Changing Linux System Language (Locales) From Command Line on Ubuntu and Debian Based Distros

Brief: Here’s a quick tutorial that shows the steps for changing the locales on Ubuntu and other Linux distributions from the command line.

It’s been some time since I wrote something on It’s FOSS. The truth is that I’ve been writing for a Spanish version of It’s FOSS. If you’ve not visited it and/or you’re a Spanish speaker, please visit It’s FOSS en Español and check all the Linux content in Spanish.

You may be wondering why I’m sharing this fact with you. It’s because this post includes this new page as an example.

At the time of doing a clean installation of your favorite Linux distro, the system asks you to choose a main language. Even though it’s not frequent, some people consider changing that language to a new one later on, like me for example.

See, I have to take screenshots in both Spanish (for It’s FOSS en Español) and in English (for It’s FOSS). This becomes a problem, because I have only one computer, and changing the user is not a fast solution for me.

That’s why I’d like to share with you this quick tip, where I’ll show you how to change your main system language with two simple lines in the terminal.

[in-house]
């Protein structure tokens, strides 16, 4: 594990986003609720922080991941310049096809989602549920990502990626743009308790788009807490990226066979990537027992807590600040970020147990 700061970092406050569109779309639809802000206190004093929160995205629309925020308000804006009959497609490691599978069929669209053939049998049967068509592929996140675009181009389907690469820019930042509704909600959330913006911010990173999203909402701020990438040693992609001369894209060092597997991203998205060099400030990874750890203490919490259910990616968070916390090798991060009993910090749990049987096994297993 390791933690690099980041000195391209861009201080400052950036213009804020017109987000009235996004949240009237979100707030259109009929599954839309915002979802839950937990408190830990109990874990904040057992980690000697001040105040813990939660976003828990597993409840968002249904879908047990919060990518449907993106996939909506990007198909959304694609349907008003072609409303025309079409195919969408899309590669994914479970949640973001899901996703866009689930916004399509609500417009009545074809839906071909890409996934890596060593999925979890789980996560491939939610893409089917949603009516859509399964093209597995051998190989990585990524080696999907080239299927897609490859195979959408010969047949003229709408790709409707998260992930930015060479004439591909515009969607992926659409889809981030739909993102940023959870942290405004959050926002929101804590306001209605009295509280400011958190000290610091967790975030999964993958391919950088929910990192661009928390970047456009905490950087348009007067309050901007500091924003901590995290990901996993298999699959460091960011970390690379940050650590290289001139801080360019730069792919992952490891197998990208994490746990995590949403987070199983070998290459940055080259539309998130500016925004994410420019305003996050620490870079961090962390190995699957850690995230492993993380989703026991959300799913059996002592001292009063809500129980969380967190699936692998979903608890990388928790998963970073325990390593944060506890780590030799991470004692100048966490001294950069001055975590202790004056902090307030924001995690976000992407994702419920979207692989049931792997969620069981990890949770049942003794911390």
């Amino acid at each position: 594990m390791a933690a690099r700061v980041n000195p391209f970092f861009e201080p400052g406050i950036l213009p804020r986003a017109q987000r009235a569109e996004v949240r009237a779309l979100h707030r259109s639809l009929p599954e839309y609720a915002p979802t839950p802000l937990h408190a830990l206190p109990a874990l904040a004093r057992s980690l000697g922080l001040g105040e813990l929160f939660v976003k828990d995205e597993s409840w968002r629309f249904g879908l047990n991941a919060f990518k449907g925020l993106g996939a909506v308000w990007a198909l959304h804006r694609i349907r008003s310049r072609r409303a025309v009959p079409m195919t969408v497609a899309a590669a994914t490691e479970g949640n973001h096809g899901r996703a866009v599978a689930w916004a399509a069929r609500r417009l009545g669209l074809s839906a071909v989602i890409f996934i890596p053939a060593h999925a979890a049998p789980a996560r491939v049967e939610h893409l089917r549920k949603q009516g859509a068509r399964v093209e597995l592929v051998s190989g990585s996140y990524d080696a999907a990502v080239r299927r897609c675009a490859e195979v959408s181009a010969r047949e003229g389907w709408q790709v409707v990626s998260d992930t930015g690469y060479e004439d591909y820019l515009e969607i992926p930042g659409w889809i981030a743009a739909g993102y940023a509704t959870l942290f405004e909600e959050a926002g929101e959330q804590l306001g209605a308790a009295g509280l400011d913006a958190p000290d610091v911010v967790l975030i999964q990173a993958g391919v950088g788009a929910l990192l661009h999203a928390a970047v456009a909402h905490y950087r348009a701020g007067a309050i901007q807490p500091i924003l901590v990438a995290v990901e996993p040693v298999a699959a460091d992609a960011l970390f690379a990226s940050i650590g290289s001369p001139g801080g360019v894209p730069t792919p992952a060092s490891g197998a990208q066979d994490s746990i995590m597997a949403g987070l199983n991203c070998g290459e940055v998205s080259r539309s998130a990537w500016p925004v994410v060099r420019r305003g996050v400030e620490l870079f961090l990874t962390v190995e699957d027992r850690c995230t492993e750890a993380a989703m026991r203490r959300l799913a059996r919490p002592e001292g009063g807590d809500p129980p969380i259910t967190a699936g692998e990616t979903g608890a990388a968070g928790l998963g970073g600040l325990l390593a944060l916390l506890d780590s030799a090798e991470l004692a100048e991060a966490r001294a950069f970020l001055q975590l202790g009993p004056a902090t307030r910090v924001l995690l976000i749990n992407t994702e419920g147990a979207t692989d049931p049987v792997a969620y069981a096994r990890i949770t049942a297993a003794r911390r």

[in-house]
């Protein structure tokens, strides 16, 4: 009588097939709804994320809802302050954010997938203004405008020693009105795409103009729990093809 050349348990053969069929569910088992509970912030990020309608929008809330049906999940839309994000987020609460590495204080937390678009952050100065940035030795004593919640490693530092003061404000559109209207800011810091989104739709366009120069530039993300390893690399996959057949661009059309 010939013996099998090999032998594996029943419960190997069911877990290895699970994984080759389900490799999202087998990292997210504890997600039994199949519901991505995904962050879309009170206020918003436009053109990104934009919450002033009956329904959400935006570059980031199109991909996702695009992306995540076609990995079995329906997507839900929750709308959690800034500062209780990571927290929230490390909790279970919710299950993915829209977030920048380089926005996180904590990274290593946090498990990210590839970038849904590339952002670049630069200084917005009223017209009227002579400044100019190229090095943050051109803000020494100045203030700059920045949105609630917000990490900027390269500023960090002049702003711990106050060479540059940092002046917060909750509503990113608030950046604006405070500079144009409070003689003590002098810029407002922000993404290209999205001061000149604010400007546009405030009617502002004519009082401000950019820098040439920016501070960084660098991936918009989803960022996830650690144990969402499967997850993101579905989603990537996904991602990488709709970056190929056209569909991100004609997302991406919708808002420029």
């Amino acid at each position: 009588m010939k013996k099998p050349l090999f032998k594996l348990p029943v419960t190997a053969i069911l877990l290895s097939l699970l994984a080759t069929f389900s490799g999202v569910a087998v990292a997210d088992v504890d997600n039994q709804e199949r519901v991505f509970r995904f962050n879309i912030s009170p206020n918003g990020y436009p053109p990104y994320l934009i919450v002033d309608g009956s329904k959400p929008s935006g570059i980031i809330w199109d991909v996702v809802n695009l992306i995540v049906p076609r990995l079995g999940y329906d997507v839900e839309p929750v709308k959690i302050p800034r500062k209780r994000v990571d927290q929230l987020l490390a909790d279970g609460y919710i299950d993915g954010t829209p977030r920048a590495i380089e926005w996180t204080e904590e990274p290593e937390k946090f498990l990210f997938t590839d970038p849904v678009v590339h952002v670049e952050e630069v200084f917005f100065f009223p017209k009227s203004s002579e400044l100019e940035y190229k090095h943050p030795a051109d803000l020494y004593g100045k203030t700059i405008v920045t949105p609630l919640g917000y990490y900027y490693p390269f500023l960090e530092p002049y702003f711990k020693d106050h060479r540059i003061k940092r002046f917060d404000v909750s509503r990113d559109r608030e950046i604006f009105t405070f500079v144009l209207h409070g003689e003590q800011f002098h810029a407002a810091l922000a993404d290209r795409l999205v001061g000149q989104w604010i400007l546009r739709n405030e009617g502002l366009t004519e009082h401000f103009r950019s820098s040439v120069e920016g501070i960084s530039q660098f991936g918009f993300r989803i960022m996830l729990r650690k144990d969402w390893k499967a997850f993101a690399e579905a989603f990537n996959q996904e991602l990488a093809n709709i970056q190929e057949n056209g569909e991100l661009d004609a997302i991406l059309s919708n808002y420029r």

Let’s begin!

Changing Linux system language from the terminal

Let’s suppose you want to change your main language from English to Spanish.

Verify which language you have set as default (main language). For this, let’s use the locale command.


You should see something like this.

team@itsfoss:~$ locale

Here you can see that the main language is English. Now to change it, use the dpkg command in this fashion:

sudo dpkg-reconfigure locales

Once you run the command before, you should see the next screen in your terminal.

sudo dpkg reconfigure locales
sudo dpkg reconfigure locales

Here, you should move using the up and down arrow until you reach the desired language. In my case, I desire Spanish, and more specific, Mexican Spanish because I’m Mexican.

Not all languages may have the options, but if yours have, opt for UTF-8.

Once your language has been found, press the SPACE KEY to mark it and then ENTER.

selecting your language
Selecting your language

Finally, select this new language as your default by moving to it using the arrow key and pushing the ENTER KEY, in the last windows.

setting new language as default 1
Setting new language as default

Once done, you should see a message like this in your terminal:

Generating locales (this might take a while)...
  en_US.UTF-8... done
  es_MX.UTF-8... done
Generation complete.

And that’s all! Now you’re able to change your default language as many times you want directly from the terminal.

Please let us know if you have any doubt about this topic in the comments section. Good look!

About the author
Marco Carmona

Marco Carmona

My name is Marco Antonio Carmona, I'm a physics and data science student, a great and passionate reader, and randomly, my favorite hobby is writing about what I learn day by day.

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